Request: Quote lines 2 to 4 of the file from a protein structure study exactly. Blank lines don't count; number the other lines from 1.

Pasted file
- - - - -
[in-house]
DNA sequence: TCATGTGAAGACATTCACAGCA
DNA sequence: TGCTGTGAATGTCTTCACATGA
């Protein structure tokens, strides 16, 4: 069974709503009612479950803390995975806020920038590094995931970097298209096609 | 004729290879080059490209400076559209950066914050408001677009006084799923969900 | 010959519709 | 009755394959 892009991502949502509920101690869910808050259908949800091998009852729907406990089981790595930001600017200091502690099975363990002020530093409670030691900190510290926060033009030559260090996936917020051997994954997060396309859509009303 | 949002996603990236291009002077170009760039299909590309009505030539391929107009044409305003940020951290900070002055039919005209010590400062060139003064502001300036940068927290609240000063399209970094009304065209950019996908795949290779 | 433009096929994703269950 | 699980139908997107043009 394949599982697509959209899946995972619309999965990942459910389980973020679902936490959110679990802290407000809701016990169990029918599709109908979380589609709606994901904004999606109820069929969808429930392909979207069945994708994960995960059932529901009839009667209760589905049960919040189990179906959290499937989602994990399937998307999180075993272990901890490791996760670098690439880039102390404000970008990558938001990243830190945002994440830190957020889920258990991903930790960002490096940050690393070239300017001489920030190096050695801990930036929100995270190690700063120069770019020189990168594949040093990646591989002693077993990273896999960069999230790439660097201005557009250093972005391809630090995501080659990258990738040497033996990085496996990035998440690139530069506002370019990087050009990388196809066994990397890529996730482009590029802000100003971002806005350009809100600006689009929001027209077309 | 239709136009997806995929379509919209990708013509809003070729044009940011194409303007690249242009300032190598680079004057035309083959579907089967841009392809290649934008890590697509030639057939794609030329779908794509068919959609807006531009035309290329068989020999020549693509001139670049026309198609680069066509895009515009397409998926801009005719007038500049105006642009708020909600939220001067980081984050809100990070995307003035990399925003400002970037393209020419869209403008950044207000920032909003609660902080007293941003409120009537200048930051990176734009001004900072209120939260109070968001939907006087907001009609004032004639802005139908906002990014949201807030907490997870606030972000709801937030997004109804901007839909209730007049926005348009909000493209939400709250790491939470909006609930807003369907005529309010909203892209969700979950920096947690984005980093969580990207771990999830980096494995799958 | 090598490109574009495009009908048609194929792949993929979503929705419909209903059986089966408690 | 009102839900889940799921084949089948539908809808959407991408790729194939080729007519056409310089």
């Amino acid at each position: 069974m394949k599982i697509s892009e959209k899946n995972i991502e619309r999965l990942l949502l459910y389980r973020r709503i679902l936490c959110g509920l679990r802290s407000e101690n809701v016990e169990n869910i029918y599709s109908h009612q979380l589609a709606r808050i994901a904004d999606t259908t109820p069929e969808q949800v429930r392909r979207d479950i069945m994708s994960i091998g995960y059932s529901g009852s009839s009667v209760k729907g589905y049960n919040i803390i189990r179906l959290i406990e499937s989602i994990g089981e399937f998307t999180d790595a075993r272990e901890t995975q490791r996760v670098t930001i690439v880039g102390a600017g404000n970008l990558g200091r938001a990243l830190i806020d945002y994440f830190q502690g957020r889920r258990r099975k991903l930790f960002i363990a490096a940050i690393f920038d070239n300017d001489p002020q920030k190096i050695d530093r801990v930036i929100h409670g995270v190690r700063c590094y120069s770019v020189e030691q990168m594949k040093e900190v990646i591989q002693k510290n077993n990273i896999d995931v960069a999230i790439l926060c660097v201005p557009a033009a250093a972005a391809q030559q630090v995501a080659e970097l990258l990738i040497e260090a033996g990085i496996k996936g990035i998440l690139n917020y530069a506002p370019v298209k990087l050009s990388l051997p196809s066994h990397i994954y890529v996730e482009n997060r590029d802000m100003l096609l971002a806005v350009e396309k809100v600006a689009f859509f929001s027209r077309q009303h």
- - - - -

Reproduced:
DNA sequence: TCATGTGAAGACATTCACAGCA
DNA sequence: TGCTGTGAATGTCTTCACATGA
């Protein structure tokens, strides 16, 4: 069974709503009612479950803390995975806020920038590094995931970097298209096609 | 004729290879080059490209400076559209950066914050408001677009006084799923969900 | 010959519709 | 009755394959 892009991502949502509920101690869910808050259908949800091998009852729907406990089981790595930001600017200091502690099975363990002020530093409670030691900190510290926060033009030559260090996936917020051997994954997060396309859509009303 | 949002996603990236291009002077170009760039299909590309009505030539391929107009044409305003940020951290900070002055039919005209010590400062060139003064502001300036940068927290609240000063399209970094009304065209950019996908795949290779 | 433009096929994703269950 | 699980139908997107043009 394949599982697509959209899946995972619309999965990942459910389980973020679902936490959110679990802290407000809701016990169990029918599709109908979380589609709606994901904004999606109820069929969808429930392909979207069945994708994960995960059932529901009839009667209760589905049960919040189990179906959290499937989602994990399937998307999180075993272990901890490791996760670098690439880039102390404000970008990558938001990243830190945002994440830190957020889920258990991903930790960002490096940050690393070239300017001489920030190096050695801990930036929100995270190690700063120069770019020189990168594949040093990646591989002693077993990273896999960069999230790439660097201005557009250093972005391809630090995501080659990258990738040497033996990085496996990035998440690139530069506002370019990087050009990388196809066994990397890529996730482009590029802000100003971002806005350009809100600006689009929001027209077309 | 239709136009997806995929379509919209990708013509809003070729044009940011194409303007690249242009300032190598680079004057035309083959579907089967841009392809290649934008890590697509030639057939794609030329779908794509068919959609807006531009035309290329068989020999020549693509001139670049026309198609680069066509895009515009397409998926801009005719007038500049105006642009708020909600939220001067980081984050809100990070995307003035990399925003400002970037393209020419869209403008950044207000920032909003609660902080007293941003409120009537200048930051990176734009001004900072209120939260109070968001939907006087907001009609004032004639802005139908906002990014949201807030907490997870606030972000709801937030997004109804901007839909209730007049926005348009909000493209939400709250790491939470909006609930807003369907005529309010909203892209969700979950920096947690984005980093969580990207771990999830980096494995799958 | 090598490109574009495009009908048609194929792949993929979503929705419909209903059986089966408690 | 009102839900889940799921084949089948539908809808959407991408790729194939080729007519056409310089």